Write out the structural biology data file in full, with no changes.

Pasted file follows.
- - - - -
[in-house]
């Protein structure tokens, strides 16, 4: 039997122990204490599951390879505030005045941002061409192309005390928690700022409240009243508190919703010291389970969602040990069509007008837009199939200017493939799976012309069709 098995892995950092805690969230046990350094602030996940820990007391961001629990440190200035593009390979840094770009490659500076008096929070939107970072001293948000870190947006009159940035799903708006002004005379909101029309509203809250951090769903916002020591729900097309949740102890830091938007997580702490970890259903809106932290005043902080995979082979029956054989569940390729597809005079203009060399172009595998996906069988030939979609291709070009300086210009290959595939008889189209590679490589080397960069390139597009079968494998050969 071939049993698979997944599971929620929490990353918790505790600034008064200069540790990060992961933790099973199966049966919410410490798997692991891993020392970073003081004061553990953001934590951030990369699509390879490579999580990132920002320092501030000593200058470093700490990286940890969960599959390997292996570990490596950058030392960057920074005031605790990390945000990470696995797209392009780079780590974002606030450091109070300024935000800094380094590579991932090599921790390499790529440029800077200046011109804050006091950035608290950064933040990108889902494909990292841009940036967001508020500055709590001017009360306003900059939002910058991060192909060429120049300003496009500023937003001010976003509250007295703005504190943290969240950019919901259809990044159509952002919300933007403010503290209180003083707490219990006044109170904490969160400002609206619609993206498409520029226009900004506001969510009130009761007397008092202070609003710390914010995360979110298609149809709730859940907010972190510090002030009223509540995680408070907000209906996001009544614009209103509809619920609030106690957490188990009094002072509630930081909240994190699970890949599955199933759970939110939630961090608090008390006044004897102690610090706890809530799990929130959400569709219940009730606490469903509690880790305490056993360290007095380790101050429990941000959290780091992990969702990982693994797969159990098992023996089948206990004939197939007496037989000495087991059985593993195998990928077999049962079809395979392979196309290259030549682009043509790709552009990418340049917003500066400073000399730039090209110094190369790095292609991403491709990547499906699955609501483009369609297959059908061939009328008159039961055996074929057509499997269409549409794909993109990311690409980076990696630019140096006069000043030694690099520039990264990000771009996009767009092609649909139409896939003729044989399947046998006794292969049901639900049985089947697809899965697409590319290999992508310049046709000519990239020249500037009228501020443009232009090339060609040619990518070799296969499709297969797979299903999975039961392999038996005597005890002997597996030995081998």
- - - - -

[in-house]
């Protein structure tokens, strides 16, 4: 039997122990204490599951390879505030005045941002061409192309005390928690700022409240009243508190919703010291389970969602040990069509007008837009199939200017493939799976012309069709 098995892995950092805690969230046990350094602030996940820990007391961001629990440190200035593009390979840094770009490659500076008096929070939107970072001293948000870190947006009159940035799903708006002004005379909101029309509203809250951090769903916002020591729900097309949740102890830091938007997580702490970890259903809106932290005043902080995979082979029956054989569940390729597809005079203009060399172009595998996906069988030939979609291709070009300086210009290959595939008889189209590679490589080397960069390139597009079968494998050969 071939049993698979997944599971929620929490990353918790505790600034008064200069540790990060992961933790099973199966049966919410410490798997692991891993020392970073003081004061553990953001934590951030990369699509390879490579999580990132920002320092501030000593200058470093700490990286940890969960599959390997292996570990490596950058030392960057920074005031605790990390945000990470696995797209392009780079780590974002606030450091109070300024935000800094380094590579991932090599921790390499790529440029800077200046011109804050006091950035608290950064933040990108889902494909990292841009940036967001508020500055709590001017009360306003900059939002910058991060192909060429120049300003496009500023937003001010976003509250007295703005504190943290969240950019919901259809990044159509952002919300933007403010503290209180003083707490219990006044109170904490969160400002609206619609993206498409520029226009900004506001969510009130009761007397008092202070609003710390914010995360979110298609149809709730859940907010972190510090002030009223509540995680408070907000209906996001009544614009209103509809619920609030106690957490188990009094002072509630930081909240994190699970890949599955199933759970939110939630961090608090008390006044004897102690610090706890809530799990929130959400569709219940009730606490469903509690880790305490056993360290007095380790101050429990941000959290780091992990969702990982693994797969159990098992023996089948206990004939197939007496037989000495087991059985593993195998990928077999049962079809395979392979196309290259030549682009043509790709552009990418340049917003500066400073000399730039090209110094190369790095292609991403491709990547499906699955609501483009369609297959059908061939009328008159039961055996074929057509499997269409549409794909993109990311690409980076990696630019140096006069000043030694690099520039990264990000771009996009767009092609649909139409896939003729044989399947046998006794292969049901639900049985089947697809899965697409590319290999992508310049046709000519990239020249500037009228501020443009232009090339060609040619990518070799296969499709297969797979299903999975039961392999038996005597005890002997597996030995081998």